Sunday, February 01, 2004

The whole Northwest experience
I didn’t really get a car and become a driver till I was over forty. Some times I miss the pedestrian lifestyle. This weekend was not tone of those times.

The car is in the shop. I had planned to take care of a whole list of errands this weekend, but on Saturday afternoon I trimmed the down to the one that couldn’t be put off. Get groceries. The nearest grocery is a Safeway seven blocks from our house. It was raining and blowing lightly, and colder than it had been all week so I dressed in layers and set out to forage for my family, feeling virtuous and manly about the whole business. Besides, a little walking would be good for me.

The walk to the Safeway was into the wind and I was nicely wet and chilled when I got there. From the corner I could see men with signs huddled in the doorway. I trudged across the parking lot thinking, “please don’t be strikers.” They were strikers. They handed me an information sheet and asked me not to shop there. I looked at the sheet—cuts in health insurance. My inner liberal said, “you can’t cross the picket line.” I sighed and reversed direction.

The next closest store is an independent market four blocks further away. The wind was picking up. I wondered what I would do if they were on strike there. Having committed to this direction, it would be almost a mile to the next nearest store. It would be on a bus route, but there is no shelter at the stop.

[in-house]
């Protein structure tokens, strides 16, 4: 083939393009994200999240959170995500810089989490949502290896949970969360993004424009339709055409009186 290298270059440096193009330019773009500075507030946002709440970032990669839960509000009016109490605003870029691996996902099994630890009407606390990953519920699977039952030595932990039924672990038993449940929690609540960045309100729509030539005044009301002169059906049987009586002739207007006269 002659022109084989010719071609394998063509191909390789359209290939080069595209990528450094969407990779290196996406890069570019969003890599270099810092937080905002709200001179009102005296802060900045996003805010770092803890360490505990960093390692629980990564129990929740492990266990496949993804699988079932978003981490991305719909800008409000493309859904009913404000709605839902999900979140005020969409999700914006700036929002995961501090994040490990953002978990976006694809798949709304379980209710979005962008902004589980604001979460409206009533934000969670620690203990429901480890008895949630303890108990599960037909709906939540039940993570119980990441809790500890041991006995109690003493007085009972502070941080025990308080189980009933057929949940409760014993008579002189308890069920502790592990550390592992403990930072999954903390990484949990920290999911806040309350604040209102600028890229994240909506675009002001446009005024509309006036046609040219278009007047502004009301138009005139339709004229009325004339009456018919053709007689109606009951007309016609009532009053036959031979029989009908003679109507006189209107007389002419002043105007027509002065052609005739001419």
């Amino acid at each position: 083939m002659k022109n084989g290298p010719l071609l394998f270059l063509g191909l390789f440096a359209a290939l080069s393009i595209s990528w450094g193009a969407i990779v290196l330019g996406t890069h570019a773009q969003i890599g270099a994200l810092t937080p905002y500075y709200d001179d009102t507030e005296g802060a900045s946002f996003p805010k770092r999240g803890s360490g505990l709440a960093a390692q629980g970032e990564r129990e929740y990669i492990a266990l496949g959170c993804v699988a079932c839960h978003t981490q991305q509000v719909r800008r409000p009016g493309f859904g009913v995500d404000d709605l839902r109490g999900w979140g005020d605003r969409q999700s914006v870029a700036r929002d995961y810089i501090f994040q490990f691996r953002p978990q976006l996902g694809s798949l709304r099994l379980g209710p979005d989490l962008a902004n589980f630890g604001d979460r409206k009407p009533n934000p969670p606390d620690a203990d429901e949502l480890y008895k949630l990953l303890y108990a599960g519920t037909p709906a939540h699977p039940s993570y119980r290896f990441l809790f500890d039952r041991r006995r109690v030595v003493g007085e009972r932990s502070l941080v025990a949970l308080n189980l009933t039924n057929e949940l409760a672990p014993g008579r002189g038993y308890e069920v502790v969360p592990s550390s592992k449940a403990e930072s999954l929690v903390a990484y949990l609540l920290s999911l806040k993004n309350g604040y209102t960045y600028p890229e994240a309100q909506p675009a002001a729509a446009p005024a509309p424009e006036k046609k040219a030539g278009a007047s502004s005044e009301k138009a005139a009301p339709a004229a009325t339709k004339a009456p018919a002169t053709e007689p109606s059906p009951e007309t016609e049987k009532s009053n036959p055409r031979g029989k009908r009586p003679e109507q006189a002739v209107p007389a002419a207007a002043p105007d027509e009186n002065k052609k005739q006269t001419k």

Fortunately, the labor gods listened to my prayers and they were not on strike at the market. I shopped slowly, soaking up the steamy warmth of the store. I didn’t leave till I could feel all of my fingers. Then I took my biodegradable bag and headed out the door.

The wind had dropped a tiny bit, but it was now pouring. Within a block the rain started to soak through my coat around the shoulders. My pants, of course, were already wet to the knees and on the front of my thighs. I gathered the bag of groceries next to my chest the way you carry a baby, with one arm across the bottom and one protectively across the front. This much of my pedestrian training came back to me.

By the third block the rain was penetrating at my elbows and I was losing the feeling in fingers again. Hunched over, carrying a load, and cold, my middle-aged, out-of-shape back decided it was time to start spasming. Beach Boys tunes began to run through my mind.

And then I was home. Home to dry clothes, hot chocolate, my loving wife, mildly bemused cats, and the big bottle of ibuprophen. Some days, I think it would be nice to be a Republican and just cross the damn picket line.

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